There are also two schools with a full time gifted and talented teacher, Rowayton and Kendall elementaries. And the Academically Talented program has “a real curriculum now, which I’m really proud of,” Leibowitz said.

Representatives from Seattle Public Schools came to visit Norwalk this year because, “They want to build a program like we have here in Norwalk,” Leibowitz said.

“People all around the country and, and even internationally now are seeing the great things that are coming from our program here in Norwalk, and are really trying to emulate what we’re doing with our kids, you know, in their own district. So I’m so proud of, of everything that we’ve done and our students,” Leibowitz said.

“We had 12 National Invention Convention finalists in our public schools this year, that was over double the amount that we had last year,” Leibowitz said. “And I know competitions aren’t for everyone, but it’s just such a source of pride for our community. And these kids, the fact that we were shut down and these were then shifted to virtual competitions that the kids did, so well.”

Eshan Amin, a Brookside Elementary third grader, went on to win third place in the national competition for Toy Scraper 2.0.

Leibowitz also mentioned National History Day.

West Rocks Middle School rocked the Fairfield Regional division of the Connecticut National History Day virtual competition, winning first place in multiple Junior categories. Ponus Ridge Middle School and Roton Middle School students also won awards.


West Rocks students Haylie Lau and Shirley Lin took first place statewide in the Junior Group website category. Their project focused on the Stonewall Uprising.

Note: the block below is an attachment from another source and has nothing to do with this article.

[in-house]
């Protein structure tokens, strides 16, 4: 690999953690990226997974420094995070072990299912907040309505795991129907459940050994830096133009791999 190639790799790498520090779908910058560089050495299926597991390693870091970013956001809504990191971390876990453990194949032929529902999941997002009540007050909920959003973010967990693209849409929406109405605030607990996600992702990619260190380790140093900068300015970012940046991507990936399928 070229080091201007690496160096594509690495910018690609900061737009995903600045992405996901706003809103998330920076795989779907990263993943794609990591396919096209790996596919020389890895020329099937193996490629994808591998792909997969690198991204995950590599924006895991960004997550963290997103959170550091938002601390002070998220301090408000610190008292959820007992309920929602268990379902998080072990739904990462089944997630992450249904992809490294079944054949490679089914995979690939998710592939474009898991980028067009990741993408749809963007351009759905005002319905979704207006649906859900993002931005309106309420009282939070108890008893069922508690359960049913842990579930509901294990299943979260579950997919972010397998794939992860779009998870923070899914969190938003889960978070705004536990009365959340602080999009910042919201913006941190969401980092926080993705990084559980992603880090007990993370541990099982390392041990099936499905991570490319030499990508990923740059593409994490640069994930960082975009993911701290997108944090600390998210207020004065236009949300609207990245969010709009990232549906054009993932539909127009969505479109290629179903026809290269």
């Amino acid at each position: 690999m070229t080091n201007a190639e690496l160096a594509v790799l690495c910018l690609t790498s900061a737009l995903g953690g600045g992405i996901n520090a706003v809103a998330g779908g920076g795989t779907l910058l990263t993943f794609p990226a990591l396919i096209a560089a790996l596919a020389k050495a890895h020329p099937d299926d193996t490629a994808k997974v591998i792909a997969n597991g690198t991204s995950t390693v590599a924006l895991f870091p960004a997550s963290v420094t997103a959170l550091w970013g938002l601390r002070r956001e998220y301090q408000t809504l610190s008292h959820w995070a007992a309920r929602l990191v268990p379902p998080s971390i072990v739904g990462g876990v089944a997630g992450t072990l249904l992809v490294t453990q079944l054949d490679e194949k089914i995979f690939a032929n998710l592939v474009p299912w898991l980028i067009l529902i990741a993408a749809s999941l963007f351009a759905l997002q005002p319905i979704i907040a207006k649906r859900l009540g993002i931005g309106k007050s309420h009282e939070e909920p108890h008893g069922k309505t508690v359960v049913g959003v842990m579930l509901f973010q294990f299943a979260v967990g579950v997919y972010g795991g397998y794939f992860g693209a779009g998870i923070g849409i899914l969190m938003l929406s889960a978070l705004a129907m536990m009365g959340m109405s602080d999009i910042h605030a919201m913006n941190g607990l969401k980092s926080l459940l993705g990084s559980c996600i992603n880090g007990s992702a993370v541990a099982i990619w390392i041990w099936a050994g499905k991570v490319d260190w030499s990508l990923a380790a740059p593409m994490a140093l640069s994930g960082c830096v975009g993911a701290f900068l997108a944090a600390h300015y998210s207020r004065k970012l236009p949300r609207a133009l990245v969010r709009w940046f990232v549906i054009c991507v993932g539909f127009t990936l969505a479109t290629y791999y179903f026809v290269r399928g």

The “breaking barriers” theme for the contest tied in well with Norwalk’s curriculum, Leibowitz said in May.

She also touted enrichment clusters as generating positive feedback, “kids wanting to come to school because they’re so excited about their cluster.” Her team also enhanced distance learning by designing choice boards that all students could use, she said. Guest speakers on Zoom included a surgeon telling middle school kids about COVID-19 and his job.

“You guys should be proud,” Curriculum & Instruction Committee Chairwoman Sherelle Harris said.

The National Association of Gifted Children has not posted the awards to its website. It states that the award is given to a “district gifted coordinator/administrator who has had a significant and positive impact on the gifted students in his or her district.”

Norwalk Public Schools Gifted and Talented Coordinator Lori Leibowitz shows a slide during the May 26 Board of Education Curriculum & Instruction Committee meeting.


One response to “Norwalk’s gifted and talented program attracts national praise”

  1. Julie Corbett

    Congratulations to Lori and everyone that made this work possible. The redesign of the G&T program was one of my favorite (and proudest) pieces to be a part of as a board member.